Gay footballer Anton Hysen: I get calls from footballers who want to come out

Illustrated rainbow pride flag on a pink background.

Gay footballer Anton Hysen, who plays for Swedish third division team Utsiktens BK, says he’s had a number of phone calls from anonymous footballers who want to come out.

“I’ve had quite a few anonymous phone calls from players who want to come out but I don’t know who they are or where they play,” said Hysen.

“I hope that someone else will come out just like Robbie Rogers did. That was great for US soccer. At last we’re having a discussion about it and that’s huge.

“It has been pretty quiet and I understand that. People might not want to come out publicly and I understand.

“There’s so much ignorance,” he told CNN in an interview, on the wider issue of homosexuality and football.

“There’s a lack of knowledge. Some people who are homophobic don’t even know a gay person. It’s all about preconceptions.

“I hear that football players are supposed to be masculine. I know plenty of straight guys who are more effeminate.

“There’s this illusion that every football player has to be macho and have a model girlfriend. It’s not acceptable to be a gay player.

“Why not? We can run, we can play, we can score. So what’s the problem?”

Hysen recently wore rainbow laces during a match as part of a new campaign against homophobia in football.

“I think it’s a good idea,” he said, expressing his support for the initiative by gay rights charity Stonewall and bookmaker Paddy Power. “It’s not a big change but it is a step forward. It’s the least we can do. We can have lectures, we can ban people – and laces won’t change the mind of an idiot.

“A homophobe won’t change his mind because players are wearing rainbow laces, but we’re putting it into their minds and we’re putting the issue into society so we can talk about it.

“It might make people more aware and make them reconsider but it’s not going to make people come out instantly.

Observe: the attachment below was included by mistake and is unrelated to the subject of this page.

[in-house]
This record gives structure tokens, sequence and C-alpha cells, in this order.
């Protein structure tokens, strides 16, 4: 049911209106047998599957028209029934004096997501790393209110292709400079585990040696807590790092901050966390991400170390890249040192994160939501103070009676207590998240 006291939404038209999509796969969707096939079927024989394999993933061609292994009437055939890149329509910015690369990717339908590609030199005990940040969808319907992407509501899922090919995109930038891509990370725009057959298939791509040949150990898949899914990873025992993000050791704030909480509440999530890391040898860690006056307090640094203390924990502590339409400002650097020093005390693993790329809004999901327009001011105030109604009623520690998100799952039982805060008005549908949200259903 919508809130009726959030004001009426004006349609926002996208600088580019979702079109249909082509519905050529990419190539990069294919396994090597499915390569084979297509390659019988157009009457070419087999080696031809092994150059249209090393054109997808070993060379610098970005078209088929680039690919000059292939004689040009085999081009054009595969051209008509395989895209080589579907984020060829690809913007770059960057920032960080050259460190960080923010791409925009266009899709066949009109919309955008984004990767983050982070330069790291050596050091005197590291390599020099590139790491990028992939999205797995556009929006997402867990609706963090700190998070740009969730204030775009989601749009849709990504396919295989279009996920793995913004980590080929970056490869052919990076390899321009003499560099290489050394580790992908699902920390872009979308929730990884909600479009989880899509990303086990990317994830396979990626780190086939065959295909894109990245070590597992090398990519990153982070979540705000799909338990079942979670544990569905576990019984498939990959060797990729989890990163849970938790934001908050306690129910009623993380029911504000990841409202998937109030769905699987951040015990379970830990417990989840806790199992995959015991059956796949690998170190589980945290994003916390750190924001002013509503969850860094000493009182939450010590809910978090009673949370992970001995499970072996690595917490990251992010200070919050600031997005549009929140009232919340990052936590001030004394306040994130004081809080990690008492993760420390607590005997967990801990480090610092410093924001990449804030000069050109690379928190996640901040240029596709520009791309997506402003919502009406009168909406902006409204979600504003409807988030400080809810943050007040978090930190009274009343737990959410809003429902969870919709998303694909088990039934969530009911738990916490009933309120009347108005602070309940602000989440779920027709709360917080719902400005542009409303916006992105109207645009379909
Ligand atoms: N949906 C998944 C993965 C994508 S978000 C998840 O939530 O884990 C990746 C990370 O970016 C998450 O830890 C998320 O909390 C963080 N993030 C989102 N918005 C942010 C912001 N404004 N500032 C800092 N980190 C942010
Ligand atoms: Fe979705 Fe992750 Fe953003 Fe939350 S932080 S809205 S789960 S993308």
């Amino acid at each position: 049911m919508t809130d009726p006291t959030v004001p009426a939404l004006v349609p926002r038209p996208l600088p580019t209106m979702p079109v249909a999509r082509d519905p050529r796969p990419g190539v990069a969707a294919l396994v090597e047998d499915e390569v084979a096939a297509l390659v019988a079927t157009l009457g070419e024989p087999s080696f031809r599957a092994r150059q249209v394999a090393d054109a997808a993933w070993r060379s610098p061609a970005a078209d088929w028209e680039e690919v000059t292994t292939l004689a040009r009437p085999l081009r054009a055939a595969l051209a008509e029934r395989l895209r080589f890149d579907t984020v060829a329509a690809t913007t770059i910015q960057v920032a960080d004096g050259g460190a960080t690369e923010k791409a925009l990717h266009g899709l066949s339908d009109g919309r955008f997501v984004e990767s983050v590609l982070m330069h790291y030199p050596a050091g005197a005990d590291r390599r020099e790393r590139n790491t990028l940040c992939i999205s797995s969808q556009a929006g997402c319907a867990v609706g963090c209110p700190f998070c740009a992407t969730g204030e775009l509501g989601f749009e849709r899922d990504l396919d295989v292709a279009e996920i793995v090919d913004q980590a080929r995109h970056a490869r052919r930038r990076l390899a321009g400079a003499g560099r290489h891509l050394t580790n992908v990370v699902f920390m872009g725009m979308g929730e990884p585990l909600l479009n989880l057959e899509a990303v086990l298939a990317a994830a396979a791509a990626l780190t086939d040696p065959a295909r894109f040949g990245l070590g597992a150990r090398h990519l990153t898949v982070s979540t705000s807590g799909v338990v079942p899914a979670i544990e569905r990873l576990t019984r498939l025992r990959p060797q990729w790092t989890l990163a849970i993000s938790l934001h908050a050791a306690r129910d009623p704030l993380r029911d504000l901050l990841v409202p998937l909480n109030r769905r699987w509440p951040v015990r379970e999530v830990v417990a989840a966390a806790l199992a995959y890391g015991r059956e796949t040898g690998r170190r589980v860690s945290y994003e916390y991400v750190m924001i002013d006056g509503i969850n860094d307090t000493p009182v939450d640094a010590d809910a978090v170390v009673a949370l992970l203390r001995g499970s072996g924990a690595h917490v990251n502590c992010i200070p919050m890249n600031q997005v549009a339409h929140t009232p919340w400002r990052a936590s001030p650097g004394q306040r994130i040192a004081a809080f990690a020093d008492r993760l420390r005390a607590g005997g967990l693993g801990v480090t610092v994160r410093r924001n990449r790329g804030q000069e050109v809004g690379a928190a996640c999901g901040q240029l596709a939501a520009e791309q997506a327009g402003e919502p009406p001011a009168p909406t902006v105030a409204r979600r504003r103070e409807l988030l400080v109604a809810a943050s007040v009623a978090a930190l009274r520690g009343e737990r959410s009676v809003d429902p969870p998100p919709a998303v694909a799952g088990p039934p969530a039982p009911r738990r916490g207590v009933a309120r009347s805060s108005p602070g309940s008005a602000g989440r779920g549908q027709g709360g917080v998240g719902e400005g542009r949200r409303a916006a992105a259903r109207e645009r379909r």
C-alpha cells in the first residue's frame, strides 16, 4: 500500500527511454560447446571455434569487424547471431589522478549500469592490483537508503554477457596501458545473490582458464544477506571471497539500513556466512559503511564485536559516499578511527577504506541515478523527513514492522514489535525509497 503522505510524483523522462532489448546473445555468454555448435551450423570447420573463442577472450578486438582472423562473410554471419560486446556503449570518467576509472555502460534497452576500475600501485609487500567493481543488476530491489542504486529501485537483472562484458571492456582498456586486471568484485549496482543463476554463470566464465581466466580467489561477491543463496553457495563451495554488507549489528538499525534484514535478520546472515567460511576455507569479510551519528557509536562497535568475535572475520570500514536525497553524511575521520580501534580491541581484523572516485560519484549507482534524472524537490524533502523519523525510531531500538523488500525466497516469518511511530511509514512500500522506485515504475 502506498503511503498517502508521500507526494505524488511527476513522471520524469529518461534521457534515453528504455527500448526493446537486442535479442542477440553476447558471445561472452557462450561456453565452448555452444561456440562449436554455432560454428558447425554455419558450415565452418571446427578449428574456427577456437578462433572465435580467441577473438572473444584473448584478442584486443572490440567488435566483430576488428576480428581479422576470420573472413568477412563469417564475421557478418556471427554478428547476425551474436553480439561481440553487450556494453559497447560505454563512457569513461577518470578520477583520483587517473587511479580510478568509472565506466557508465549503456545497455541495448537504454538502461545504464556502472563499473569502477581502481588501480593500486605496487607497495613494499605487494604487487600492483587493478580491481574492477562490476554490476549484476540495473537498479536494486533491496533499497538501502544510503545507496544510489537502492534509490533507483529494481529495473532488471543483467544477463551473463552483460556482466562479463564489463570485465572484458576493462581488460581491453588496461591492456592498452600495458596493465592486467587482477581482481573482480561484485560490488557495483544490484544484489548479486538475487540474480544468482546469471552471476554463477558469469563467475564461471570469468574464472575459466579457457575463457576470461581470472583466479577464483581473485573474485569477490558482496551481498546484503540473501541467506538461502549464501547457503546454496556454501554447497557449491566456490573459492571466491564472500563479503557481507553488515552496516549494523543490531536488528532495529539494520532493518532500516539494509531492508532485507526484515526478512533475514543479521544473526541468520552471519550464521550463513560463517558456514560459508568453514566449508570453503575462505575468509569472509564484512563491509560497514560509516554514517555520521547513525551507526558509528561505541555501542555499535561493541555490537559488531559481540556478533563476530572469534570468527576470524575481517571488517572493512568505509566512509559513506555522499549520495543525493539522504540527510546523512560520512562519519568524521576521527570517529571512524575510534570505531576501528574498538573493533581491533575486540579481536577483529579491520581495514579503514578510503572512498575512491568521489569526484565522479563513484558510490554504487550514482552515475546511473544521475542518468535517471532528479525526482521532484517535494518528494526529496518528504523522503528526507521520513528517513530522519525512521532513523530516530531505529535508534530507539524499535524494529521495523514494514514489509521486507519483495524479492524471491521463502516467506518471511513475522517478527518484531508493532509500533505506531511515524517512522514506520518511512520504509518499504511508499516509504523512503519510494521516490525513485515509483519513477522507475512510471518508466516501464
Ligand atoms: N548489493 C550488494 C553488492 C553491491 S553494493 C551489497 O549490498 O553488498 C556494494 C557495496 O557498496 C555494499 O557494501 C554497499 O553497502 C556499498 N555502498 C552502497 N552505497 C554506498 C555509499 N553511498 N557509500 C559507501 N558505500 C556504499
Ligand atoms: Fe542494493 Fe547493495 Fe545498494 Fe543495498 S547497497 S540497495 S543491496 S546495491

“We can talk about it and discuss it. It needs to be discussed. There are not many players out there (wearing them) but it’s a nice gesture.

“I’ve heard some idiotic excuses. I respect anyone who doesn’t want to (wear them) and has strong opinions on the matter but don’t give lame excuses. That’s silly.

“There are a lot of different things we can do – but this shows some players are ready to show their support. Seeing a professional wearing them is great and gives comfort to gay people who are playing and aren’t ready to come out.”

There are currently no known openly gay footballers in the English and Scottish professional leagues.

Former Leeds and US winger Robbie Rogers retired in February, announcing his sexuality and claiming he could not have continued his career due to the “pack mentality” that changes the way footballers behave.

He later reversed his decision to quit the game and signed for the LA Galaxy.

Before Rogers’ revelation, only two footballers had publicly said they were gay.

Justin Fashanu was the first professional footballer in Britain to come out, in 1990, before he took his own life eight years later, aged 37.

Swedish lower league player Anton Hysen – son of former Liverpool defender Glenn Hysen – also came out in an interview with a Swedish football magazine in 2011.